Less than two years ago, it was said fracking would never be used in Florida. Oil extraction in the state was on-shore through conventional methods, limited to oil reservoirs of the western Panhandle and a small area of Southwest Florida. My, how times have changed.
Even with oil prices down, new methods for refining and extracting oil are creating a surge in oil and gas activity in our state, including proposals for more than 100,000 acres of new oil exploration and wells on public conservation lands, near homes, or in important environmentally sensitive areas such as the Everglades.
Florida's unique geologic and hydrologic conditions mean fracking-type oil extraction can have significantly different impacts here than elsewhere. The Florida Department of Environmental Protection acknowledged this, saying in public statements that the fracking technique used at a well in Collier had never been used in the state before and shouldn't be without further review, due to concerns about groundwater resources.
Yet without any credible and objective science to assess impacts of these fracking-type techniques in Florida, they are presently allowed and the state lacks explicit legal authority to restrict or stop their use. What's worse is that almost all of these activities are done in complete secrecy, with the driller notifying the state only after they have a conventional drilling permit in hand and then claiming that even the notification is a "trade secret" — preventing local governments and the public's ability to know about it.
This unacceptable status quo is something the Conservancy of Southwest Florida tirelessly tried to work with the Legislature last session to rectify. But oil and gas interests teamed up with large mineral rights owners to push a weak oil regulatory bill. That bill would have only regulated a subset of the oil well stimulation treatments that use the injection of toxic chemicals to fracture rock — completely leaving out techniques which dissolve rock with acids.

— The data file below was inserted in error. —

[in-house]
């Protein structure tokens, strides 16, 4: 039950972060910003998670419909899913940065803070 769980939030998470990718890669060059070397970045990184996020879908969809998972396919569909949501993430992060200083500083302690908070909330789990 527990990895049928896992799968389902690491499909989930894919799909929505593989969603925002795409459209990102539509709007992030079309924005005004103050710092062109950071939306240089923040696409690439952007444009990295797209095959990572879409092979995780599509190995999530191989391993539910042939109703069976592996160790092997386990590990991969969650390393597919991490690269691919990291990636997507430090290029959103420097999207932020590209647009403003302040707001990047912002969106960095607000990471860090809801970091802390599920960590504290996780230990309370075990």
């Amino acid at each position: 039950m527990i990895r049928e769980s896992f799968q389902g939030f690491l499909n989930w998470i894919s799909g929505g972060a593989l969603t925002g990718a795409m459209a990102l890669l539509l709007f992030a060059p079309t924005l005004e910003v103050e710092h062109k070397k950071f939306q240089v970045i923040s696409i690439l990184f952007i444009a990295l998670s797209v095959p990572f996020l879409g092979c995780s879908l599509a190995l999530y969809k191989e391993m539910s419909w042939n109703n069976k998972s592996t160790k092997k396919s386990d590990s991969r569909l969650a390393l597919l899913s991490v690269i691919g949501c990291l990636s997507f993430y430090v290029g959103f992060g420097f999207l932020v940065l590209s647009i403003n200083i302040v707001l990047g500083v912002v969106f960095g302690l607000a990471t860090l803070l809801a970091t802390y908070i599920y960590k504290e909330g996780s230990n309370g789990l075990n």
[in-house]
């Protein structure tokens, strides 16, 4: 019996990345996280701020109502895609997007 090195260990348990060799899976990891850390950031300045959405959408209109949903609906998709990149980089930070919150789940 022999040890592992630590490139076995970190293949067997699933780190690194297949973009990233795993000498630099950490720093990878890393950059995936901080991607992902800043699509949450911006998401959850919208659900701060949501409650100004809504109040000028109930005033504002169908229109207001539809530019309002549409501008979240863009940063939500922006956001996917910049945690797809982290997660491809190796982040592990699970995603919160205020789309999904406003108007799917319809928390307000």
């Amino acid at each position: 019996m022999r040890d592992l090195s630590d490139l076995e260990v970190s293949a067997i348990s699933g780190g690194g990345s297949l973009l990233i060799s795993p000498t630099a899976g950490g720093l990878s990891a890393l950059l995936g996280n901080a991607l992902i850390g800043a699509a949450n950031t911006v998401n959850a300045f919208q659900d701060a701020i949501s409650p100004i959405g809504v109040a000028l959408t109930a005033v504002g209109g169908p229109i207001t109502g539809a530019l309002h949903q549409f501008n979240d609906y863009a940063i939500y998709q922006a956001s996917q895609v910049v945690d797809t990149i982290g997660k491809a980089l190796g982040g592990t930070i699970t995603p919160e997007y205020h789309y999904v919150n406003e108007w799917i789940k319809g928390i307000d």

This weak bill will likely be refiled this year, aiming also to take away local government's authority to stop inappropriate drilling in their own communities — like Bonita Springs recently did when it passed an ordinance to prohibit the use of fracking-type oil extraction within city limits. The state does not review the light, noise, traffic, or land use incompatibility issues that local governments do. Local governments have the responsibility to protect and balance the private property rights of all in the community, a responsibility that is even more important now with new drilling proposals close to residential areas, schools, or local public water supply sources.
The state legislative session is rapidly approaching and the Conservancy will again advocate for legislation that would create meaningful regulatory reform, including the immediate suspension of all forms of fracking-like extraction techniques; and vigorously opposing any efforts that seek to do anything less. We also will defend the rights of local governments that wish to restrict or prohibit drilling proposals that are incompatible and pose any possible risk to public health and water supplies.
This is not a matter of to drill or not drill, it's about whether drilling should be allowed everywhere by any method. Obviously that should not be the case. Even the slightest chance that we could permanently contaminate public water supplies with hazardous chemicals or severely deplete our freshwater supplies from irresponsible drilling is too great a risk.
Our state needs sustainable energy production that is compatible with maintaining its exceptional natural environment, quality of life, and tourism-based economy. There are huge opportunities for cleaner, safer energy production here in the Sunshine State. Citizens are currently hard at work gathering the necessary signatures for the proposed 2016 Florida Solar Choice amendment, to give Floridians a chance to voice whether they want greater access to solar statewide. With continuing oil and gas proposals surfacing that would permanently shape our landscape, the decisions we make today will decide whether we have a more sustainable energy supply in the future.
Jennifer Hecker is the director of natural resource policy for the Conservancy of Southwest Florida.